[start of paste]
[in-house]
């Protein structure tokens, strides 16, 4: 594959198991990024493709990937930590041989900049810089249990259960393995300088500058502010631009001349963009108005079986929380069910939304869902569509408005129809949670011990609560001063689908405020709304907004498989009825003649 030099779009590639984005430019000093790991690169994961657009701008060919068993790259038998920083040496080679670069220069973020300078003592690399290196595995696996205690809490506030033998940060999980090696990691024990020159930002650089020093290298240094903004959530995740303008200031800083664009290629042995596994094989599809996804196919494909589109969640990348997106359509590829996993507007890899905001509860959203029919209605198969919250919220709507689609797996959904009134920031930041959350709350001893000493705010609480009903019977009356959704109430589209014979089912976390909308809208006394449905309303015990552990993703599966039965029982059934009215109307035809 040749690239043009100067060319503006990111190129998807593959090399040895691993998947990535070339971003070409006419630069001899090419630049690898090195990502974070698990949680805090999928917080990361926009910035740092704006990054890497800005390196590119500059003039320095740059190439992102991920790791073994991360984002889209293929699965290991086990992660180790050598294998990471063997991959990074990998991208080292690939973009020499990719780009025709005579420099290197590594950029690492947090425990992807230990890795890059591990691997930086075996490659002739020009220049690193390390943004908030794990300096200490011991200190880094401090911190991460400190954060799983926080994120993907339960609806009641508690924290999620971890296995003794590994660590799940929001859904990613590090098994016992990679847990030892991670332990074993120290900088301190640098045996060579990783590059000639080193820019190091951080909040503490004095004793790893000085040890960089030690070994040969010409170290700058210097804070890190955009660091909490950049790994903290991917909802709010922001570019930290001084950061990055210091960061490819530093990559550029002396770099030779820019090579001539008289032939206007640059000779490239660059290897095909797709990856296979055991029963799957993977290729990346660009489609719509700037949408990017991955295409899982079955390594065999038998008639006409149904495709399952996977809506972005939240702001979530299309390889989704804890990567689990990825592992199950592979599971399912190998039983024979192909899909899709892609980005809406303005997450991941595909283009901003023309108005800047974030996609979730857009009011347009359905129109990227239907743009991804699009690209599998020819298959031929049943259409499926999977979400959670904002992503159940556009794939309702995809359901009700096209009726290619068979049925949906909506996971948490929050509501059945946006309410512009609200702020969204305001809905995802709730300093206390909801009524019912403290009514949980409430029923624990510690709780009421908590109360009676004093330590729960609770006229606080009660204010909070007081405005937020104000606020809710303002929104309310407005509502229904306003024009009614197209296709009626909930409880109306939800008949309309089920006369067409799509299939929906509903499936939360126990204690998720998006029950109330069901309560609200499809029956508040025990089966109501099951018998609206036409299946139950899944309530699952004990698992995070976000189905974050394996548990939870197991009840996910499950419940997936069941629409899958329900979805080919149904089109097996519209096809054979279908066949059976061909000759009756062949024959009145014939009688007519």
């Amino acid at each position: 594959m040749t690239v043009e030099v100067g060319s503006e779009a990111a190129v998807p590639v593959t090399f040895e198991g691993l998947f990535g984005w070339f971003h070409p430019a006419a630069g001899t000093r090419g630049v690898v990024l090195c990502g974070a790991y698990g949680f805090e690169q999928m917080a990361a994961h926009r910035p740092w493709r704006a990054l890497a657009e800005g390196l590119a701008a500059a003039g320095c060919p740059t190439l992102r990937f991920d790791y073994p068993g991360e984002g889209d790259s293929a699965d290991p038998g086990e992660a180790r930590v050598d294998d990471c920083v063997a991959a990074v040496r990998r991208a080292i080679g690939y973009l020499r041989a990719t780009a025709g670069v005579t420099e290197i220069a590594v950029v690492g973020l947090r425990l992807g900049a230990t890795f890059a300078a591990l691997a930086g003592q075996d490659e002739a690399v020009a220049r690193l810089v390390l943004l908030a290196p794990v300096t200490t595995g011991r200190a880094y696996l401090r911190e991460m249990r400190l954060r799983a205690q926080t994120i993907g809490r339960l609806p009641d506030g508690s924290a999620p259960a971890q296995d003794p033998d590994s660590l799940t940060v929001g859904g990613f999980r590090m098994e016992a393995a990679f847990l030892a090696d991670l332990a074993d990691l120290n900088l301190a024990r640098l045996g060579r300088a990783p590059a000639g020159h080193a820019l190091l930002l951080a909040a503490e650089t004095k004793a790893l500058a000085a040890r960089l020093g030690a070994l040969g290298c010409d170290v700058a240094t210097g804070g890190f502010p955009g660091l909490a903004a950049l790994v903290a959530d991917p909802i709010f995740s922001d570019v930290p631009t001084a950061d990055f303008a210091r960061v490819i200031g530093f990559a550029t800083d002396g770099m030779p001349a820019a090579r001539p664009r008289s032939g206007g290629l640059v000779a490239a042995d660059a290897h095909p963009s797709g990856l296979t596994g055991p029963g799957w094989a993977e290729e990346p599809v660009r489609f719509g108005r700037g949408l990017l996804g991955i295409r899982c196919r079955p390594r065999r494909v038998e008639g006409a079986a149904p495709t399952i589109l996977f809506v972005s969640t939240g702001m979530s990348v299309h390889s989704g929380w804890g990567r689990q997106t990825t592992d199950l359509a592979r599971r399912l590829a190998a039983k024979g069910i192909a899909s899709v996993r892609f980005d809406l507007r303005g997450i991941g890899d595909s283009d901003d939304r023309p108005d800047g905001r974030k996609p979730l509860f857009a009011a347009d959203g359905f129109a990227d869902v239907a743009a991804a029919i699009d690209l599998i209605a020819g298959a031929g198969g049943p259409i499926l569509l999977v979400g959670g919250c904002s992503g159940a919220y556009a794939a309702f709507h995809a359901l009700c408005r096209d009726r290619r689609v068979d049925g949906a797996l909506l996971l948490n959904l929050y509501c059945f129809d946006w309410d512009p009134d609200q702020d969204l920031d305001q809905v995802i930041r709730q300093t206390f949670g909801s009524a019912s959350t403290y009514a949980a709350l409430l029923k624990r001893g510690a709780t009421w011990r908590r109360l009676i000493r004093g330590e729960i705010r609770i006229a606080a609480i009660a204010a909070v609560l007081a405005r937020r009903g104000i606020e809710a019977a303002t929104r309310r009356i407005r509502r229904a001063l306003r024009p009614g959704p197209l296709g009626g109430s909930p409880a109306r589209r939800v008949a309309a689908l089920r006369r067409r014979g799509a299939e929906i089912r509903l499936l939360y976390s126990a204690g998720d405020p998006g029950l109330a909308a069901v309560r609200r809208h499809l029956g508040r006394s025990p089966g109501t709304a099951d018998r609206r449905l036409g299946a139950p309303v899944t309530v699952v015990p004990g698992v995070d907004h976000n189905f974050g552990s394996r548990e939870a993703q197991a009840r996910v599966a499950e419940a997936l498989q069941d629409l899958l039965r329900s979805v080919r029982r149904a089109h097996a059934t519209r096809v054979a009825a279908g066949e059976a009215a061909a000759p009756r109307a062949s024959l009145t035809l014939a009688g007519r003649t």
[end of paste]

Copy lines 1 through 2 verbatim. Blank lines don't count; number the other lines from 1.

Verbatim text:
[in-house]
């Protein structure tokens, strides 16, 4: 594959198991990024493709990937930590041989900049810089249990259960393995300088500058502010631009001349963009108005079986929380069910939304869902569509408005129809949670011990609560001063689908405020709304907004498989009825003649 030099779009590639984005430019000093790991690169994961657009701008060919068993790259038998920083040496080679670069220069973020300078003592690399290196595995696996205690809490506030033998940060999980090696990691024990020159930002650089020093290298240094903004959530995740303008200031800083664009290629042995596994094989599809996804196919494909589109969640990348997106359509590829996993507007890899905001509860959203029919209605198969919250919220709507689609797996959904009134920031930041959350709350001893000493705010609480009903019977009356959704109430589209014979089912976390909308809208006394449905309303015990552990993703599966039965029982059934009215109307035809 040749690239043009100067060319503006990111190129998807593959090399040895691993998947990535070339971003070409006419630069001899090419630049690898090195990502974070698990949680805090999928917080990361926009910035740092704006990054890497800005390196590119500059003039320095740059190439992102991920790791073994991360984002889209293929699965290991086990992660180790050598294998990471063997991959990074990998991208080292690939973009020499990719780009025709005579420099290197590594950029690492947090425990992807230990890795890059591990691997930086075996490659002739020009220049690193390390943004908030794990300096200490011991200190880094401090911190991460400190954060799983926080994120993907339960609806009641508690924290999620971890296995003794590994660590799940929001859904990613590090098994016992990679847990030892991670332990074993120290900088301190640098045996060579990783590059000639080193820019190091951080909040503490004095004793790893000085040890960089030690070994040969010409170290700058210097804070890190955009660091909490950049790994903290991917909802709010922001570019930290001084950061990055210091960061490819530093990559550029002396770099030779820019090579001539008289032939206007640059000779490239660059290897095909797709990856296979055991029963799957993977290729990346660009489609719509700037949408990017991955295409899982079955390594065999038998008639006409149904495709399952996977809506972005939240702001979530299309390889989704804890990567689990990825592992199950592979599971399912190998039983024979192909899909899709892609980005809406303005997450991941595909283009901003023309108005800047974030996609979730857009009011347009359905129109990227239907743009991804699009690209599998020819298959031929049943259409499926999977979400959670904002992503159940556009794939309702995809359901009700096209009726290619068979049925949906909506996971948490929050509501059945946006309410512009609200702020969204305001809905995802709730300093206390909801009524019912403290009514949980409430029923624990510690709780009421908590109360009676004093330590729960609770006229606080009660204010909070007081405005937020104000606020809710303002929104309310407005509502229904306003024009009614197209296709009626909930409880109306939800008949309309089920006369067409799509299939929906509903499936939360126990204690998720998006029950109330069901309560609200499809029956508040025990089966109501099951018998609206036409299946139950899944309530699952004990698992995070976000189905974050394996548990939870197991009840996910499950419940997936069941629409899958329900979805080919149904089109097996519209096809054979279908066949059976061909000759009756062949024959009145014939009688007519």